I simply asked them to share with me a memorable event from their childhood. It soon became clear that things that make the most impression on our memory, are events that had the greatest stimulus on our senses.
I can’t remember much of my childhood. So much of it was playing, eating and sleeping. Just the normal, everyday activities. But I do remember going for my first music lesson as a seven year old…
I can still see and smell the thick fog of cigarette smoke that greeted me as I opened the music shop door and stepped into what felt like a scene from a Dickens novel. And the intrepidation I felt as I heard for the first time the voice of the Fagan-like character who introduced himself as “Mr. Coffin.” I remember the feeling of hopelessness as my mother disappeared off into the distance. I still feel uncomfortable now as I recall the feeling of his long, bony fingers pressing down on my back and guiding me further and further into the gloom of the music shop towards the instrument that I was to learn on.
Why does this long ago memory feel like yesterday? How can I remember so many details?
The answer is simple. The event had such an impact on my senses and indeed, the rest of my life. (For although, Mr. Coffin ironically died a month or two later, I carried on studying music with a new teacher. And my new teacher’s studio was called the “torture chamber” but that’s another story!)
So if stimulating the senses has such an impact on long-term memory, how can we as music teachers exploit this knowledge to help our students learn new concepts better?
10 suggestions to involve more senses (What ideas do you have?)
1 Don’t just explain how the first beat of the bar should be stronger; start dancing the waltz around the room counting one, two, three, one, two, three etc.! They’ll soon see that the first step is the most important and they’ll remember it for years!!!
2 If you want your student to hear a recording of a piece they are learning, go one step further and show them a video on YouTube. It’ll have more impact. They’ll observe how the musician/s perform the piece with their whole body.
3 When doing pulse training, don’t have them clap along to some obscure, boring old piece played by you! Let them choose their favourite song to find the beat. Now that’s much more fun and memorable!
4 How about some inspiring diagrams or charts on the music room wall? Sometimes it really helps to visualise the concept. Keep changing the posters. There is nothing worse than slowly watching a display curl up and die over several years of lessons. I never did understand why one of my teachers insisted on keeping his dog-eared poster of Beethoven up on the wall. He never referred to it. Beethoven just looked as grumpy and as depressed as us music students!
5 If you are a piano teacher and you have an electronic instrument to hand, why not let your pupil play some baroque music on the harpsichord or organ setting? Experiencing their piece in such a different way can really stimulate interesting conversations about the frustrations of keyboard musicians of the day and how the invention of the piano was such a milestone? And why was it called the “pianoforte”?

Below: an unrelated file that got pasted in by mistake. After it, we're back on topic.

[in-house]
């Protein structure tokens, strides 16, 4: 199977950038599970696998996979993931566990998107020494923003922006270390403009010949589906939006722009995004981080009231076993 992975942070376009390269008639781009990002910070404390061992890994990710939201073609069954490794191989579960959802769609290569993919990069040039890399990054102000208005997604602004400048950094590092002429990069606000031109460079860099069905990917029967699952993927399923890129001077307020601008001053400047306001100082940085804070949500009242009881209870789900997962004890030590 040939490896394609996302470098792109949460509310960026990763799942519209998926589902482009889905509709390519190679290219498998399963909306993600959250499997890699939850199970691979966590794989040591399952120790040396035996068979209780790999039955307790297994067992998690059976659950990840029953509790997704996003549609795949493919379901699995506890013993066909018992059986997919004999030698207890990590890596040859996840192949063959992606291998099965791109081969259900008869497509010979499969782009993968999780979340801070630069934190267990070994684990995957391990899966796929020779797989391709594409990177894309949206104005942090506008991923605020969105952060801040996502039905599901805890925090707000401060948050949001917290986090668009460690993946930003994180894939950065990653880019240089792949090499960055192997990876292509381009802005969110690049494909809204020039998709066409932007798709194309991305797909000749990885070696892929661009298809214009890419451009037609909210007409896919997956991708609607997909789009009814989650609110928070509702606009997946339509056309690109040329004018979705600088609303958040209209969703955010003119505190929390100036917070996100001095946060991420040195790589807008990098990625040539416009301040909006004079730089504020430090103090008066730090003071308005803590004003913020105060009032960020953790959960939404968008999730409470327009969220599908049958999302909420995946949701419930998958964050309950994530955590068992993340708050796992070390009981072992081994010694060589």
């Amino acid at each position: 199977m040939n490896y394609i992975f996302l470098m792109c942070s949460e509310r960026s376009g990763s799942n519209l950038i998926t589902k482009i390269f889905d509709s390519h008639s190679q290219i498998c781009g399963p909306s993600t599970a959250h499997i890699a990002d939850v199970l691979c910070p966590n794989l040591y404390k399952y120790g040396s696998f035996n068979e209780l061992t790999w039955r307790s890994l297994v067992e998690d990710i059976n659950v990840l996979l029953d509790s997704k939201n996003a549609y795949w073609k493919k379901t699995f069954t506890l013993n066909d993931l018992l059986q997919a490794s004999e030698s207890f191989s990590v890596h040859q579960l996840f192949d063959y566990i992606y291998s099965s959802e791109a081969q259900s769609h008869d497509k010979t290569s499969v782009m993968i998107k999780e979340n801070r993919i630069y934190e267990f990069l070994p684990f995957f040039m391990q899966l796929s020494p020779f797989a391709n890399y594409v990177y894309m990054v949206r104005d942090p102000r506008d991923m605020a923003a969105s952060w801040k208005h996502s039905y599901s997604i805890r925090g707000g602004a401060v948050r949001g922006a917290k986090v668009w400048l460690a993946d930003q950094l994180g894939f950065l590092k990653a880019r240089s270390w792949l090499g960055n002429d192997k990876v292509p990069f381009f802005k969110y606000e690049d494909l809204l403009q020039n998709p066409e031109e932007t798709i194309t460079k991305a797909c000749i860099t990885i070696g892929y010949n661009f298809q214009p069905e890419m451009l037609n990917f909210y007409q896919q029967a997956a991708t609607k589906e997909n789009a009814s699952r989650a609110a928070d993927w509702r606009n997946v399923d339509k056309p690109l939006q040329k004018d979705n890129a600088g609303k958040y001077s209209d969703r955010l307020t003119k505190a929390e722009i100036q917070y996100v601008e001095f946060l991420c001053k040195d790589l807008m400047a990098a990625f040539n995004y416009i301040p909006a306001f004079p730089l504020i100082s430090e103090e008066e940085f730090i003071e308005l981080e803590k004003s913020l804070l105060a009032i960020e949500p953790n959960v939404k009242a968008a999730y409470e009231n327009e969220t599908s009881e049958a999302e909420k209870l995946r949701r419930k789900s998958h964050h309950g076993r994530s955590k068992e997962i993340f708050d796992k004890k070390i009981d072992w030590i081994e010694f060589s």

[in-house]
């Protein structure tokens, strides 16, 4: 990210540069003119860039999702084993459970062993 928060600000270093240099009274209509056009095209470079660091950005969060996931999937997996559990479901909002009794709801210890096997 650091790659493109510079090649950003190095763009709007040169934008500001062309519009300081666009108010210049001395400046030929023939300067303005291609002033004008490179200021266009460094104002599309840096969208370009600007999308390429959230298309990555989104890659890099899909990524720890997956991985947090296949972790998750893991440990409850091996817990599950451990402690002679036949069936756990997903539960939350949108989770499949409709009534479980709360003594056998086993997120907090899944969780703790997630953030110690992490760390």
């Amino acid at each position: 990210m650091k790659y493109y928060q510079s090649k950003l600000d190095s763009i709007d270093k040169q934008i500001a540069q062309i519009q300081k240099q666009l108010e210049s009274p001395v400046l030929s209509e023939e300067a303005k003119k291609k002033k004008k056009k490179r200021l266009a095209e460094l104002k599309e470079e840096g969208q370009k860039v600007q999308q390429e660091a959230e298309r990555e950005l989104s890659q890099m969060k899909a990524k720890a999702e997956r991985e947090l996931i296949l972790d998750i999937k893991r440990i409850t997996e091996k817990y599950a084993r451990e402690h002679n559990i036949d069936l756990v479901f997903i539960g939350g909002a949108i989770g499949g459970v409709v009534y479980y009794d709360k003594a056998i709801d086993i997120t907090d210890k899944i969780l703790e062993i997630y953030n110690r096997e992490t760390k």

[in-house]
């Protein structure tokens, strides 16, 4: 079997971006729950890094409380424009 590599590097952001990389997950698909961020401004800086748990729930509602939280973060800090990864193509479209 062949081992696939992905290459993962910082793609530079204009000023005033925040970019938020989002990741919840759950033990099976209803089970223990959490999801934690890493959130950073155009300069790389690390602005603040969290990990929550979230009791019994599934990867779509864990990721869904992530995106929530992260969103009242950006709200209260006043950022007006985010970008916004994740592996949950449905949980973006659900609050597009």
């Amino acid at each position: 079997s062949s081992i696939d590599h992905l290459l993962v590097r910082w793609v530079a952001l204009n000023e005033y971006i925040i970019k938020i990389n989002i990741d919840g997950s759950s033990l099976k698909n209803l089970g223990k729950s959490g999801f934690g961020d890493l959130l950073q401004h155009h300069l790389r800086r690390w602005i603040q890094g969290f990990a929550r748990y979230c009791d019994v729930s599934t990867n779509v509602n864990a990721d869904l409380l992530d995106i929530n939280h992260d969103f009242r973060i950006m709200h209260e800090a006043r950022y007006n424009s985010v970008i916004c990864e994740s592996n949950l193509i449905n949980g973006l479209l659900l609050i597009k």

6 Don’t just tell your pupils what they need to do for next lesson, write notes that they and their parents can look back over during the week. I sometimes write silly things like “never wear odd socks” in the middle of their notes just to check that they are reading them!
7 Share a music joke. It’s a great way for everyone in the room to have a smile and it helps the lesson have more impact.
8 Students love hearing stories about famous composers and musicians. It endears them to the music that they are learning.
9 Record your students playing and let them hear it back, even if just on a mobile phone. What are they pleased with? What needs improving? This always has a larger impact when they work out what they need to do to improve rather than being told.
10 Teach by honest and enthusiastic example. Play the scales with them, tell them your favourite ones. Which ones do you find trickier? Demonstrate your sight-reading. Be honest and reveal what you find difficult and need to work on. Being “normal” is endearing and inspiring! Let them test your ear training (aural) skills! Pupils love playing the teacher. Play them an extract from a piece you are learning for yourself at the moment. Show them what you’re composing. Let them hear that recording that you’re excited about. They’ll want a career in music before long!!!
What tricks do you use to involve more senses in your lessons as an aid to memory? Please share them with us as a comment to this blog. We teachers are the world’s most enthusiastic learners!
- Learning to Remember: Part 1 – Forget Me Not!
- Learning to Remember: Part 2 – Patterns!
- Learning to Remember: Part 3 – Repetition!
On the subject of Stimulus, these suggestions are what the following music teachers kindly gave:
Robin Steinweg wrote:
“Any time I can use humour, they retain things much more easily.”
Kyle Cullen wrote:
“I’m sure smells could be brought into the process. I know a certain brand of cigarettes reminds me of working from a snare drum book as I worked on it with a teacher who smoked.”